She added that LAHSA's system of moving someone from homelessness into a permanent solution has become “very complicated, which is why we're doing this work on governance and the LAHSA strategic plan.''
Wickham also told council members that LAHSA's main function is to rehouse people, but the city and county are often adding other tasks to its list of responsibilities.
“It's important to note that LAHSA's role on this chart is in the rehousing box. That is their primary role. Over the past 30 years it seems that there's been a habit to identify a program or an idea and say 'that related to homeless people, give it to LAHSA,''' Wickham said.
“When we look at ways to address homelessness, it's important to look at a structure like this and say, is this really what LAHSA should be doing or is there some other entity that's more ideally suited to provide this service.''
Councilman Joe Buscaino, who calls for ending LAHSA as part of his campaign for mayor in the 2022 election, said the issue is “the bloated bureaucracy that has failed the people living on our streets.''
“The city of L.A. pays LAHSA $300 million a year to perform this function on our behalf, yet LAHSA is unwilling to provide the city and its departments basic information about its outreach activities and outcomes,'' Buscaino said. He said he wants information about who has been offered shelter but turned the offer down, saying that the information is needed for the city to enforce its anti-camping ordinance because it can't differentiate between people who have access to shelter and those who don't.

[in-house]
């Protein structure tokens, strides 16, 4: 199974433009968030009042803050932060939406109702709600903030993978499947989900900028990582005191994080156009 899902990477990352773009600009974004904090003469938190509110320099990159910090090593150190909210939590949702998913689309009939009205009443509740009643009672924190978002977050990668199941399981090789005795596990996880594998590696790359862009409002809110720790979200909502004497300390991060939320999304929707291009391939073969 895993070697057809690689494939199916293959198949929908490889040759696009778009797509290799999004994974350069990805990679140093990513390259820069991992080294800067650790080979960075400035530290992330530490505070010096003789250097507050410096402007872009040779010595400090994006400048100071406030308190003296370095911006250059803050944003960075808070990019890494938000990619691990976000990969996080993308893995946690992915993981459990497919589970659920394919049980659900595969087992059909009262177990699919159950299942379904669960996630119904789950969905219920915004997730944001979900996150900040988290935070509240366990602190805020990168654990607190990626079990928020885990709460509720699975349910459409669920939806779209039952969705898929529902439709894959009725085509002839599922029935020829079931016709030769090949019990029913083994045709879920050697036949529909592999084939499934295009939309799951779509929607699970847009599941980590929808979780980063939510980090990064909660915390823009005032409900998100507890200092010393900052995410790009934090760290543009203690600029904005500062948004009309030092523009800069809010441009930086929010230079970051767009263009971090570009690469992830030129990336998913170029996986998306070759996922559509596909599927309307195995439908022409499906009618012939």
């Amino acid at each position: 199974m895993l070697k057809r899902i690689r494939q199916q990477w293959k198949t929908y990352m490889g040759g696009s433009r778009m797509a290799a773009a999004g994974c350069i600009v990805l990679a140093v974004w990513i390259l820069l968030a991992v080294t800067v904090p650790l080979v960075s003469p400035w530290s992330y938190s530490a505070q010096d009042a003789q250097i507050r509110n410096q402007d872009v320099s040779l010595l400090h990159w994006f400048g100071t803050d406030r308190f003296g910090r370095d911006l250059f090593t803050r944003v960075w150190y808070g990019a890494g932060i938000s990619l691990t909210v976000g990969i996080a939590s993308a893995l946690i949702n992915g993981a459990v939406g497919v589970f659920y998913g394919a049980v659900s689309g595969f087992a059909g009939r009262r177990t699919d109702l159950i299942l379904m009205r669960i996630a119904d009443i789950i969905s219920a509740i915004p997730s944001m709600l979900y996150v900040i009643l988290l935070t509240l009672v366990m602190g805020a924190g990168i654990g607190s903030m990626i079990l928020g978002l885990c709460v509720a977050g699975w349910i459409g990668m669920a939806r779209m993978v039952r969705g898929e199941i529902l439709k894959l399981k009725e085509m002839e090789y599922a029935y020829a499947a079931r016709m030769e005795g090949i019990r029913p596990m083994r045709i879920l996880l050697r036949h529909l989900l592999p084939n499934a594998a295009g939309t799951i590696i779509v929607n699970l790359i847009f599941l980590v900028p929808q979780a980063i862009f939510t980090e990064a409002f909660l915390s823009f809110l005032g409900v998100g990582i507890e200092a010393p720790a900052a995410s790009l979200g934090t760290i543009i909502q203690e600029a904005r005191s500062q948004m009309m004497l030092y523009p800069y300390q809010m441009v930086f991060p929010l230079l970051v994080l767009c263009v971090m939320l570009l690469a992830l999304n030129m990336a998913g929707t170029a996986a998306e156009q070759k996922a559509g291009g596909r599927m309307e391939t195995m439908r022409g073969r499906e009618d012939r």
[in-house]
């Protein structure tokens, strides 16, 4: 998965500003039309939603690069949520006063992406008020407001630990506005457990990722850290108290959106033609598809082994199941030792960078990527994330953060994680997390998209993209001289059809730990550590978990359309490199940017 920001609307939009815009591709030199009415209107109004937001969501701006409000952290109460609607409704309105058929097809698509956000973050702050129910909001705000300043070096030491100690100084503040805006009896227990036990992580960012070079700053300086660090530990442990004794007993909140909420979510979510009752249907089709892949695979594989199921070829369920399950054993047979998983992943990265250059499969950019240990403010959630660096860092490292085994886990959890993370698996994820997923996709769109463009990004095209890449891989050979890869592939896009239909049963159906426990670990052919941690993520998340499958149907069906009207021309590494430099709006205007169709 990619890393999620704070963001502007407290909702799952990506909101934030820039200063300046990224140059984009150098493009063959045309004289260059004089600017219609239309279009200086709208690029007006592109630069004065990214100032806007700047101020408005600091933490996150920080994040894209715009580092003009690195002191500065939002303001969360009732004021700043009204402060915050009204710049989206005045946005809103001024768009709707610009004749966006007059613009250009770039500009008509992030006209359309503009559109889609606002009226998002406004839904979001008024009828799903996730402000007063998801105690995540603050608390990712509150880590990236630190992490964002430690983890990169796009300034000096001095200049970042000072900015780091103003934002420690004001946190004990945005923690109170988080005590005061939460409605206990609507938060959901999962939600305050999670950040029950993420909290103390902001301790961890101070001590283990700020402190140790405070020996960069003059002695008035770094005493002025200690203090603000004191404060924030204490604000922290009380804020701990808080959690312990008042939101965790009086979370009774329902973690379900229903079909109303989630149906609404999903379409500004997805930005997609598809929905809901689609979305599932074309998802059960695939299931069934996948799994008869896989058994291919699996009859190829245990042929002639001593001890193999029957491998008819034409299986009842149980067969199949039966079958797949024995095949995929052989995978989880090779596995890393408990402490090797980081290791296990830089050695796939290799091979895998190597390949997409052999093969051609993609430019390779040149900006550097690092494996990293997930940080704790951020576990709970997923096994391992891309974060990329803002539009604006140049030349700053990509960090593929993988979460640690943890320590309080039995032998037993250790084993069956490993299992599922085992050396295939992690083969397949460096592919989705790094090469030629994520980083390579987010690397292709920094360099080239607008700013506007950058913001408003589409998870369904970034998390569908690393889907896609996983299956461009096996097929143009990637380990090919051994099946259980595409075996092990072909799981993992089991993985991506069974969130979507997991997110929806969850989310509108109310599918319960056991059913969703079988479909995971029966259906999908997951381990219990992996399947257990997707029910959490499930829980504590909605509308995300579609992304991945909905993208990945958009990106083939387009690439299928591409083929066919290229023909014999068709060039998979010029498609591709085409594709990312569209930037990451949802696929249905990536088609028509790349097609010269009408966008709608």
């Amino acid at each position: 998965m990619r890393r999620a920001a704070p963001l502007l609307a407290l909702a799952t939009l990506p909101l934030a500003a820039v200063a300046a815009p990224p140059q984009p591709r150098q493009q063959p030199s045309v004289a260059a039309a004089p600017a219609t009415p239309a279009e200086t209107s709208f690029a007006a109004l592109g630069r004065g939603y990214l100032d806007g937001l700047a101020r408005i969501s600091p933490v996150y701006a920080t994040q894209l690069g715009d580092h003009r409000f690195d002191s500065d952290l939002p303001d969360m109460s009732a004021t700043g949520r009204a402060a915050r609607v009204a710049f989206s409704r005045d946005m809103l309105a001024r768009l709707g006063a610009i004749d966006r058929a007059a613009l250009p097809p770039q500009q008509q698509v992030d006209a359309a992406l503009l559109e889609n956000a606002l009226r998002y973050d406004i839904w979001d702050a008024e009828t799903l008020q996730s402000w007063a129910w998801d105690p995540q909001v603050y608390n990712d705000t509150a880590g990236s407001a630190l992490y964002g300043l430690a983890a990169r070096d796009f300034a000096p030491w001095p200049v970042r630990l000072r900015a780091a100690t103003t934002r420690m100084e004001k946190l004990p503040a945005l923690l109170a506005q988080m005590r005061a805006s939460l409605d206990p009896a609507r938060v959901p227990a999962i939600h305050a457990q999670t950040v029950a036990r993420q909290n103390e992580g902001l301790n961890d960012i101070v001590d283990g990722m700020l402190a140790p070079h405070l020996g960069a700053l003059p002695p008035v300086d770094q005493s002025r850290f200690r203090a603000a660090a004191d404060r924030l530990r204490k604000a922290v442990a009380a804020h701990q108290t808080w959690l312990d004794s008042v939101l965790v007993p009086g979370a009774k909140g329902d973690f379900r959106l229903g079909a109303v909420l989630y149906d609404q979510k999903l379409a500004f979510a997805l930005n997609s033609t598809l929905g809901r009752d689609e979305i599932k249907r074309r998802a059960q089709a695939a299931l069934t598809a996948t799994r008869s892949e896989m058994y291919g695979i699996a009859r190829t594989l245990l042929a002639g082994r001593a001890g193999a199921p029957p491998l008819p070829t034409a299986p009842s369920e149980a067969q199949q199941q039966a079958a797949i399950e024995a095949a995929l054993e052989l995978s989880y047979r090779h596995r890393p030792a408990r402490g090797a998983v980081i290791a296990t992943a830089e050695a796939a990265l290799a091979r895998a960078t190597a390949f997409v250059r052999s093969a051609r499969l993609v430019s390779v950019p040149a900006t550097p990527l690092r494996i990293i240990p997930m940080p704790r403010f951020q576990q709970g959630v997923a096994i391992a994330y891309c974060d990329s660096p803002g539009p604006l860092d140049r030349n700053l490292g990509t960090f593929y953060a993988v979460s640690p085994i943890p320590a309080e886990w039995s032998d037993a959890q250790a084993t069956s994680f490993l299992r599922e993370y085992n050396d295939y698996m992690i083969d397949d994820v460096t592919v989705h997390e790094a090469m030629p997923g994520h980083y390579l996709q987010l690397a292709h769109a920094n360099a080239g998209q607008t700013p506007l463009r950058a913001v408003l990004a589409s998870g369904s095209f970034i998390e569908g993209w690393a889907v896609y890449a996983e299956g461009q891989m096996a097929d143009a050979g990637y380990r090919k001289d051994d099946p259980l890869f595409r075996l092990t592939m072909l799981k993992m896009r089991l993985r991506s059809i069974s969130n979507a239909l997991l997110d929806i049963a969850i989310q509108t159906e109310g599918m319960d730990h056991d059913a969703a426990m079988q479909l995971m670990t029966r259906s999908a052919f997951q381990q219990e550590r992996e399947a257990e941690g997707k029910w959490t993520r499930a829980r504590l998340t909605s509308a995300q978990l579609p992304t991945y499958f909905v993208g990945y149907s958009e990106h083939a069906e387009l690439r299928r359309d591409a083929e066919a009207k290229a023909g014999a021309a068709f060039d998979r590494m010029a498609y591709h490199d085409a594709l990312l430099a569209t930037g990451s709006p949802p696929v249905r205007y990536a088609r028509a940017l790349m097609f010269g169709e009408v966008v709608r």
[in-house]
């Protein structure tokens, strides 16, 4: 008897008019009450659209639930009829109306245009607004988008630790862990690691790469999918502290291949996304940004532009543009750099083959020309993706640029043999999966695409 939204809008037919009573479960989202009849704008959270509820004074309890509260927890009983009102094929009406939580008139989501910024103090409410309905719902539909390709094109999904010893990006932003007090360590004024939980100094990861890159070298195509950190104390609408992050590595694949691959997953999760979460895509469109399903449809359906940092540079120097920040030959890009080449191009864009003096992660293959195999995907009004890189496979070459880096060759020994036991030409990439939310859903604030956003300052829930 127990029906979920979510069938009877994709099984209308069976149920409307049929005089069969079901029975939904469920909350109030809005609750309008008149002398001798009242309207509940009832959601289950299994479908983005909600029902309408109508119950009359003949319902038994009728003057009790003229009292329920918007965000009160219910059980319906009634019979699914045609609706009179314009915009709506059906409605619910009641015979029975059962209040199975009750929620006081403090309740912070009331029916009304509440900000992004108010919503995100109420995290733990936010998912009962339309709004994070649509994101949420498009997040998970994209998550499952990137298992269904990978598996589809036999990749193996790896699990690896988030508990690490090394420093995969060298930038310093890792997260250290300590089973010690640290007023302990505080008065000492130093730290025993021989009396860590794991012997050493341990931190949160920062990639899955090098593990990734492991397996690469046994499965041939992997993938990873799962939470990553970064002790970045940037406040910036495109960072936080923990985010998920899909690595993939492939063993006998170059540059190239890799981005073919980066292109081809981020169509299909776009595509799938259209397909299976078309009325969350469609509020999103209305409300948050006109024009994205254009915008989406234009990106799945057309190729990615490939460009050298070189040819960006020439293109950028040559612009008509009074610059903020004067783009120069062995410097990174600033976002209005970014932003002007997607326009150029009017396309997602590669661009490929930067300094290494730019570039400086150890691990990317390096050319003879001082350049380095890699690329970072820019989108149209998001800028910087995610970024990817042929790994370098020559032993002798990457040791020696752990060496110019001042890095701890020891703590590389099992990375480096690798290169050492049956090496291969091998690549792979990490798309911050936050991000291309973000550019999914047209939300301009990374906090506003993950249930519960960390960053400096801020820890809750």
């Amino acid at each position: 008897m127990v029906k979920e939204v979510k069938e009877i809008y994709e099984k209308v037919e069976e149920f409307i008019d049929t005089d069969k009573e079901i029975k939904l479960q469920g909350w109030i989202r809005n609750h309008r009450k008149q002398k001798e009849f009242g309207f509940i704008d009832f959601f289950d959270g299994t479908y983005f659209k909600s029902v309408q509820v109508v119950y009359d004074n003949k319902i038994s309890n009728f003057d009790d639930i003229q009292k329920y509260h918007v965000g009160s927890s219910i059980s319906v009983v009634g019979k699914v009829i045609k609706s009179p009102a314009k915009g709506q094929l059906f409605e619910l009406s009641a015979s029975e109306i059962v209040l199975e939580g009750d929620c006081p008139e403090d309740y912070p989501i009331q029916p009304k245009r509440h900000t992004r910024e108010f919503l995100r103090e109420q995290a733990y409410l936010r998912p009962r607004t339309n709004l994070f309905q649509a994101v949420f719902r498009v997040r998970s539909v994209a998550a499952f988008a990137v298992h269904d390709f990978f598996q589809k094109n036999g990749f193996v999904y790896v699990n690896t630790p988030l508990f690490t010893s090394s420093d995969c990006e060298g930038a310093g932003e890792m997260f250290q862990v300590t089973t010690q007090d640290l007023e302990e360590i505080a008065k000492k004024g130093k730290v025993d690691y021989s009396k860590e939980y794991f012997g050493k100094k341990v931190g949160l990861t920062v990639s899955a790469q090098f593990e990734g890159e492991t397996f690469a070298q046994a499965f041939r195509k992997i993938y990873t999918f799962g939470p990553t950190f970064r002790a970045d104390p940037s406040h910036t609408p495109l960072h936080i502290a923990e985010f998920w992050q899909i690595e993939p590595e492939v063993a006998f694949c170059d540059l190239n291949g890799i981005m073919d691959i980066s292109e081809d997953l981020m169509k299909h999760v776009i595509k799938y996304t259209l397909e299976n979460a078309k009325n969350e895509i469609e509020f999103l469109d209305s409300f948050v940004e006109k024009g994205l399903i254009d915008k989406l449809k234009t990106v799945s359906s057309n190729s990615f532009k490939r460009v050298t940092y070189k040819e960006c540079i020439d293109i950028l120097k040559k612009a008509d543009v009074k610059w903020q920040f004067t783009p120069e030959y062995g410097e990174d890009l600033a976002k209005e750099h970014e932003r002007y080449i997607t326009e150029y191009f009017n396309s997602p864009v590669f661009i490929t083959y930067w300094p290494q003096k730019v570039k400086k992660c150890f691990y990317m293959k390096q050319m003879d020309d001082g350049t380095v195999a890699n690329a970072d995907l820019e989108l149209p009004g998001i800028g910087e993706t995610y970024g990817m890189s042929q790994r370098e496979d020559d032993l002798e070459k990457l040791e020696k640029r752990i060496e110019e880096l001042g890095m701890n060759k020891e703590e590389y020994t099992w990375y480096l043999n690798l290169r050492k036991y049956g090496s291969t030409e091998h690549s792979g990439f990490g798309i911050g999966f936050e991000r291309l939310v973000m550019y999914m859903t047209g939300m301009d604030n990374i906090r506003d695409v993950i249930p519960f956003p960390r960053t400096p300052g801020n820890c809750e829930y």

“It's time to end LAHSA, establish our own continuum of care and directly contract with organizations that will conduct outreach and share critical information with the city that will allow for some common sense rules and order in our streets,'' Buscaino said.
Councilman Kevin de Leon asked Wickham if the city could create its own continuum of care, instead of depending on LAHSA. A continuum of care is a regional planning body that coordinates housing and homeless services funding for families and individuals in need. LAHSA is the lead agency for the Los Angeles Continuum of Care, which includes all cities in L.A. County with the exception of Glendale, Long Beach and Pasadena. Those three cities have their own continuums of care.
Wickham said that it would need to undergo a substantial review process from the U.S. Department of Housing and Urban Development in order to receive federal funding. He added that the city of Atlanta used to be part of a regional organization and decided to create its own. The process took about three years.
De Leon asked for Wickham's opinion about what the city should do: reform LAHSA or create a Los Angeles city continuum of care. Wickham declined to answer but said that the Chief Legislative Analyst has reviewed the city's options and will present on them at a later City Council meeting.
Wickham's presentation Friday included three chapters of a six-chapter evaluation of LAHSA. Next week, the City Council will hear a review of the three remaining chapters.
“Members, this discussion is not for the sake of listening to ourselves speak. I do expect recommendations from several of you and I hope that they can go back to our Homelessness and Poverty Committee and come forward with additional recommendations for this body to take action,'' Martinez said.